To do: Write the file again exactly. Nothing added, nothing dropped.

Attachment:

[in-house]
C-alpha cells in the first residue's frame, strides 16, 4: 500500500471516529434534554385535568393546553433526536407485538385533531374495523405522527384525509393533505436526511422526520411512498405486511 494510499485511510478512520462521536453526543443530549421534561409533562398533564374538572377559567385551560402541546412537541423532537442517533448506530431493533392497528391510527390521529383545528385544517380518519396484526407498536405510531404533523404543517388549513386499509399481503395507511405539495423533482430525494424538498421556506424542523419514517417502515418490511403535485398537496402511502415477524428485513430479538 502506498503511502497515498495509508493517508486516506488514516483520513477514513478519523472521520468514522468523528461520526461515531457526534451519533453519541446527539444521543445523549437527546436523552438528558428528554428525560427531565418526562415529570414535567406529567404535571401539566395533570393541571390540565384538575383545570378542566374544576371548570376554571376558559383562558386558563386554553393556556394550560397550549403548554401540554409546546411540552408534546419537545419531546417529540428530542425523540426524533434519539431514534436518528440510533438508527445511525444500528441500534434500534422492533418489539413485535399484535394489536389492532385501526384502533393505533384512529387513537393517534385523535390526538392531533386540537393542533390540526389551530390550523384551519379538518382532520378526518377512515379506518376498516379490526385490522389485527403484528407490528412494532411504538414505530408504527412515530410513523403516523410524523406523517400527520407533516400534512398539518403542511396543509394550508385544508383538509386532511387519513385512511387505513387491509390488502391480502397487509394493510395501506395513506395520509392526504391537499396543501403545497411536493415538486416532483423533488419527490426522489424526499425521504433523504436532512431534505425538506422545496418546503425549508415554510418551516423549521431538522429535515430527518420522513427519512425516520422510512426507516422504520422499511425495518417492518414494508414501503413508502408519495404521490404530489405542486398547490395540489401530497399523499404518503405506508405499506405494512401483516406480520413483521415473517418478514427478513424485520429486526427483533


[in-house]
C-alpha cells in the first residue's frame, strides 16, 4: 500500500471516529434534554385535568393546553433526536407485538385533531374495523405522527384525509393533505436526511422526520411512498405486511 494510499485511510478512520462521536453526543443530549421534561409533562398533564374538572377559567385551560402541546412537541423532537442517533448506530431493533392497528391510527390521529383545528385544517380518519396484526407498536405510531404533523404543517388549513386499509399481503395507511405539495423533482430525494424538498421556506424542523419514517417502515418490511403535485398537496402511502415477524428485513430479538 502506498503511502497515498495509508493517508486516506488514516483520513477514513478519523472521520468514522468523528461520526461515531457526534451519533453519541446527539444521543445523549437527546436523552438528558428528554428525560427531565418526562415529570414535567406529567404535571401539566395533570393541571390540565384538575383545570378542566374544576371548570376554571376558559383562558386558563386554553393556556394550560397550549403548554401540554409546546411540552408534546419537545419531546417529540428530542425523540426524533434519539431514534436518528440510533438508527445511525444500528441500534434500534422492533418489539413485535399484535394489536389492532385501526384502533393505533384512529387513537393517534385523535390526538392531533386540537393542533390540526389551530390550523384551519379538518382532520378526518377512515379506518376498516379490526385490522389485527403484528407490528412494532411504538414505530408504527412515530410513523403516523410524523406523517400527520407533516400534512398539518403542511396543509394550508385544508383538509386532511387519513385512511387505513387491509390488502391480502397487509394493510395501506395513506395520509392526504391537499396543501403545497411536493415538486416532483423533488419527490426522489424526499425521504433523504436532512431534505425538506422545496418546503425549508415554510418551516423549521431538522429535515430527518420522513427519512425516520422510512426507516422504520422499511425495518417492518414494508414501503413508502408519495404521490404530489405542486398547490395540489401530497399523499404518503405506508405499506405494512401483516406480520413483521415473517418478514427478513424485520429486526427483533